Amoroso promised to come back both with the state regulations and with a report from the city’s health office.
Next up was mini-storage, facilities that allow residents to stow their extra stuff in rented facilities to unclutter their dwelling spaces.
The problem, Amoroso said, was that mini-storage units provide very little revenue to the city and few jobs while tying up valuable land that could be used for businesses that generate much higher revenue for the city and create more and better jobs.
While some stakeholders wanted to eliminate them, other wanted merely to block creation of any more and to mandate additional uses on the sites.
“Our focus is on keeping them from expanding,” Amoroso said, adding that the business is “very profitable for the owners.”
Walker said she preferred a policy that barred mini-storage unless it was part of a multi-story development, citing the UC Storage facility on Shattuck Avenue as an example.
“I’m not sure it’s in the city’s interest to provide storage for Berkeley residents,” said Gurley, who said facilities were available nearby in other communities.
“We can’t outright deny the use in the city,” Amoroso said.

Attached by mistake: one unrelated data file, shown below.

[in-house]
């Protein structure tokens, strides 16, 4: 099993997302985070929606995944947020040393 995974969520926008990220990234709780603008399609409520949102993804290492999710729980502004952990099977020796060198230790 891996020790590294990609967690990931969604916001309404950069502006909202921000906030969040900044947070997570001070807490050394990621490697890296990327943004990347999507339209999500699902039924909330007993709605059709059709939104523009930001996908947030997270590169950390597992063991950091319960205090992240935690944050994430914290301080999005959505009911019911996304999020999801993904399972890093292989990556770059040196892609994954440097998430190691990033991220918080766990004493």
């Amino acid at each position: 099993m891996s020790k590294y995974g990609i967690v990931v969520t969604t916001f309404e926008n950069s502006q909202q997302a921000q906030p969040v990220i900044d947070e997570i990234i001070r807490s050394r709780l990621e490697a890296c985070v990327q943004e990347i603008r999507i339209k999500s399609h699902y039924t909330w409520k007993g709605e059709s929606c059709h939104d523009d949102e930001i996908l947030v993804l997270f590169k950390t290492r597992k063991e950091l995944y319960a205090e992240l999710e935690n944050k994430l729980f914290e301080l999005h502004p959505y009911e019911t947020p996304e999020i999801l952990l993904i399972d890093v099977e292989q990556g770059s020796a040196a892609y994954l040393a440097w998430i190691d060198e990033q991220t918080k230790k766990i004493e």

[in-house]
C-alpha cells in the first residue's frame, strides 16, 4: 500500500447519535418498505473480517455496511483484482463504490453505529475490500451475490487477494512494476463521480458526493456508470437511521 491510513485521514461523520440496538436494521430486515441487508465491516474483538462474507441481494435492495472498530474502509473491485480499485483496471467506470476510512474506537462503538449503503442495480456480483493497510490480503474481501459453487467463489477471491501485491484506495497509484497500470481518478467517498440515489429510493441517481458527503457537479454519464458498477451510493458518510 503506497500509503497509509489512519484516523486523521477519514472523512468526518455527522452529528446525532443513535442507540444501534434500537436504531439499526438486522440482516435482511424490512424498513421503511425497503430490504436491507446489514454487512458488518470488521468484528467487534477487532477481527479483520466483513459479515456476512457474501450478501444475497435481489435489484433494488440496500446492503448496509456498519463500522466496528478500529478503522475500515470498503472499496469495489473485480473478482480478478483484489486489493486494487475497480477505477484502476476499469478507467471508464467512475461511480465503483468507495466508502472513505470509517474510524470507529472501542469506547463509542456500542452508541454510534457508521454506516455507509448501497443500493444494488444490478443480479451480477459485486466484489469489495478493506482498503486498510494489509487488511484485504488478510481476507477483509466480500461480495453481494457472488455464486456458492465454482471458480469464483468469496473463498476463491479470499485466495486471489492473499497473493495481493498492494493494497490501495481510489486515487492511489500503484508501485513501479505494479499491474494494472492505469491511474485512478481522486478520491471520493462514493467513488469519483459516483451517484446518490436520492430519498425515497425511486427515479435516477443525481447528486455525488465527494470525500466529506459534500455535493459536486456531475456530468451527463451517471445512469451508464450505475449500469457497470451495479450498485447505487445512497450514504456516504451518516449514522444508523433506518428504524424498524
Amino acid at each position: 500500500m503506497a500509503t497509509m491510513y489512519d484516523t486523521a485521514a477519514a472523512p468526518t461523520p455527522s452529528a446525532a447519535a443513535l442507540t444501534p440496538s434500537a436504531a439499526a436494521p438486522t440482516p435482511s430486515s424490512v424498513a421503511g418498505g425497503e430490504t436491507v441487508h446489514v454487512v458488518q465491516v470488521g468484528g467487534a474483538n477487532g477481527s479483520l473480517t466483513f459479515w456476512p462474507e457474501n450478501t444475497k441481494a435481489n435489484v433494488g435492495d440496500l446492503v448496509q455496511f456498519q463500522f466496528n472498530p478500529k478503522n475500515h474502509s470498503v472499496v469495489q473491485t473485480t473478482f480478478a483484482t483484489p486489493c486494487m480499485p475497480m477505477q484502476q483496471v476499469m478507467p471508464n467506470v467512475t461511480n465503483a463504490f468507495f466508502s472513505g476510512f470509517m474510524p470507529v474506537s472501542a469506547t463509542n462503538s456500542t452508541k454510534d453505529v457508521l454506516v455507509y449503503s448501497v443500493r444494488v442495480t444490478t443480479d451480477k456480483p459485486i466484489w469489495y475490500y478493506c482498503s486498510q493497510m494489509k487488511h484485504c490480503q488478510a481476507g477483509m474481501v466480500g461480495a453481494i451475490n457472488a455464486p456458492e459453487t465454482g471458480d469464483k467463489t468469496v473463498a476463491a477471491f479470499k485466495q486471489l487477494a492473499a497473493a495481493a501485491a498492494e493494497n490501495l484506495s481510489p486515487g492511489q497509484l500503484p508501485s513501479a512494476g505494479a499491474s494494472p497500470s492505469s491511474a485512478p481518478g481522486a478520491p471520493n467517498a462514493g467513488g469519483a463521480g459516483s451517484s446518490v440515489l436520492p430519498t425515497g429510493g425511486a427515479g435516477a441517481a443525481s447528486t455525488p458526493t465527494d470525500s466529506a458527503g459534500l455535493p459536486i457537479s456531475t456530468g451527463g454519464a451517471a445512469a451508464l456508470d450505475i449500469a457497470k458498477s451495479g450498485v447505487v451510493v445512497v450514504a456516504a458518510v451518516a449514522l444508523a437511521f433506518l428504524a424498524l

Don’t deny the use, suggested Poschman. Just don’t allow any more.
Pollack suggested increasing fees to give owners an incentive to find other uses, and, when the discussion ended, that was the policy Amoroso was left to explore.
The last issue was quickly disposed of: so-called incidental retail.
A manufacturer in the MULI zone can sell some of what it makes on-site, but only if it does it from the day it opens. Under current regulations, no change of use is allowed.
Commissioners quickly agreed that existing businesses should be allowed to do the same, under the same conditions that apply to new construction, limiting retail space to 10 percent of the building.
The debate is certain to continue, with some of the thorniest issues ahead.
The city’s website on the project, which features a variety of reports and map on the issues facing the commission, is at: http://www.cityofberkeley. info/ContentDisplay.aspx?id=10764
The Green Collar Jobs report is at http://bss.sfsu.edu/raquelrp/documents/v13FullReport.pdf